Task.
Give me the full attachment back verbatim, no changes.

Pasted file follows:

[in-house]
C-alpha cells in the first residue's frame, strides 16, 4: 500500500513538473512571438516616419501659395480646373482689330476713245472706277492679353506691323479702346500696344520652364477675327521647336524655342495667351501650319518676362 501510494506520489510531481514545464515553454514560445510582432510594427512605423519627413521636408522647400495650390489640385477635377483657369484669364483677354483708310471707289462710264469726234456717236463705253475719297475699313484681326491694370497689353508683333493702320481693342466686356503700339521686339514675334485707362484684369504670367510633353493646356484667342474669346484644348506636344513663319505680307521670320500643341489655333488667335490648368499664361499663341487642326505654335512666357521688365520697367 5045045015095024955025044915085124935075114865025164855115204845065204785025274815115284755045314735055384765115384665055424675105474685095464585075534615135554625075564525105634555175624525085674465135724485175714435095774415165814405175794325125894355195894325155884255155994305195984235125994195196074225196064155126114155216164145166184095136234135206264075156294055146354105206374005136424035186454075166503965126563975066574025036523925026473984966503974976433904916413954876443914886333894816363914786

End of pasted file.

[in-house]
C-alpha cells in the first residue's frame, strides 16, 4: 500500500513538473512571438516616419501659395480646373482689330476713245472706277492679353506691323479702346500696344520652364477675327521647336524655342495667351501650319518676362 501510494506520489510531481514545464515553454514560445510582432510594427512605423519627413521636408522647400495650390489640385477635377483657369484669364483677354483708310471707289462710264469726234456717236463705253475719297475699313484681326491694370497689353508683333493702320481693342466686356503700339521686339514675334485707362484684369504670367510633353493646356484667342474669346484644348506636344513663319505680307521670320500643341489655333488667335490648368499664361499663341487642326505654335512666357521688365520697367 5045045015095024955025044915085124935075114865025164855115204845065204785025274815115284755045314735055384765115384665055424675105474685095464585075534615135554625075564525105634555175624525085674465135724485175714435095774415165814405175794325125894355195894325155884255155994305195984235125994195196074225196064155126114155216164145166184095136234135206264075156294055146354105206374005136424035186454075166503965126563975066574025036523925026473984966503974976433904916413954876443914886333894816363914786